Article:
1. Launch Vitis.
  2. Create the Application Project with the XSA file from the above design.19.png
  3. Select the "lwIP Echo Server" example from SDK.2_LWIP.PNG
  4. Build the Platform and System projects in SDK.
    When the lwIP echo server application is selected, the BSP settings for the lwIP library are set automatically.
    Users can also choose to create and build the platform project only, but BSP settings will then need to be set manually. 3_BSP_settings.PNG
  5. Run the lwIP example on the VCK190 board.
    Below is the output of the UART console:7_lwip.PNG
  6. Here is the output of the ping test:8_ping.PNG

In order to change to GEM1 RJ45 for testing, users should modify the platform_config.h with XPAR_XEMACPS_1_BASEADDR.

Ethernet defines can be found in xparameters.h in the BSP.

Please see the example below: 9_BSP.PNG


In platform_config.h, change the following define:

Update this define to the following:


You can now rebuild the application and run the test again.

LwIP performance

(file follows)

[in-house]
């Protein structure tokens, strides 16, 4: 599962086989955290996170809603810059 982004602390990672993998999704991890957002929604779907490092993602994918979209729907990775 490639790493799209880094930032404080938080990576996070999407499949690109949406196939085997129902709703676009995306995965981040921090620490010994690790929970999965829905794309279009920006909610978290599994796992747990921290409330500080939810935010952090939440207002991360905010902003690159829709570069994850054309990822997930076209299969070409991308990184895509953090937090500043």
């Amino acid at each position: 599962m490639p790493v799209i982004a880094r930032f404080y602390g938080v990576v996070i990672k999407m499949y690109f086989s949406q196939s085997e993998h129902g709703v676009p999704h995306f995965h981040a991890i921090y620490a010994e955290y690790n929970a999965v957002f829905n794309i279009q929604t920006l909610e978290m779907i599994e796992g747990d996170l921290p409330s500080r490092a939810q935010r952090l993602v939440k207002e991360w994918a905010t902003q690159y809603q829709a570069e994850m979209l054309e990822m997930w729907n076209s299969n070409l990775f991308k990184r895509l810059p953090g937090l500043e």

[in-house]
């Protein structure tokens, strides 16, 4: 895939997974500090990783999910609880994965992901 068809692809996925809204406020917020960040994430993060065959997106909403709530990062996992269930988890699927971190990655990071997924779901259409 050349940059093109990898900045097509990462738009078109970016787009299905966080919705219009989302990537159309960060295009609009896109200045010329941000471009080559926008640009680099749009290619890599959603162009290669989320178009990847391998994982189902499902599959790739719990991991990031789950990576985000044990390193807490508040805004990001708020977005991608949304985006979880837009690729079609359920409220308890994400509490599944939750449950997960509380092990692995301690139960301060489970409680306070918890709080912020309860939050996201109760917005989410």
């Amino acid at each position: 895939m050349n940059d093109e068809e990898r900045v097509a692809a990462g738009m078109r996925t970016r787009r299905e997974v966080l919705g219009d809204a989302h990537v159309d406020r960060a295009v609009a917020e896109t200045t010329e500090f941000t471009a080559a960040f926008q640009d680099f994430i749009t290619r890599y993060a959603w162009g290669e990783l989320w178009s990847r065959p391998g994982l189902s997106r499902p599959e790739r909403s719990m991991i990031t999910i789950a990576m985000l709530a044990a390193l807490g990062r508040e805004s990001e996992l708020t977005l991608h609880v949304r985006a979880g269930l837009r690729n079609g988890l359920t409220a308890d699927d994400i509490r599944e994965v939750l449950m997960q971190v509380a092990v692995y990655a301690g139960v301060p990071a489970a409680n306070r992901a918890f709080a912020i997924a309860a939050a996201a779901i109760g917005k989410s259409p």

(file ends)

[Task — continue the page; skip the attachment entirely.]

Below are the BSP settings of the lwIP echo server application.

  • PARAMETER dhcp_does_arp_check = true
  • PARAMETER lwip_dhcp = true
  • PARAMETER pbuf_pool_size = 2048

With lwIP TCP/UDP perf applications, the below parameters are set by default.

  • PARAMETER mem_size = 524288
  • PARAMETER memp_n_pbuf = 1024
  • PARAMETER n_tx_descriptors = 512
  • PARAMETER pbuf_pool_size = 16384

The lwIP parameters are important for tuning performance.

Users should refer to the sections “Configuring Memory Options”, “Configuring Packet Buffer (Pbuf) Memory Options” and “TEMAC Adapter Options” in the lwIP library documentation to see more information on each parameter:

These parameters control how much memory and how many Pbufs and descriptors are allocated and used.

If the system is strapped and unable to process the packets, the BDs and Pbufs will be used up quickly and will not be freed as quickly as is required. Performance will suffer as a result.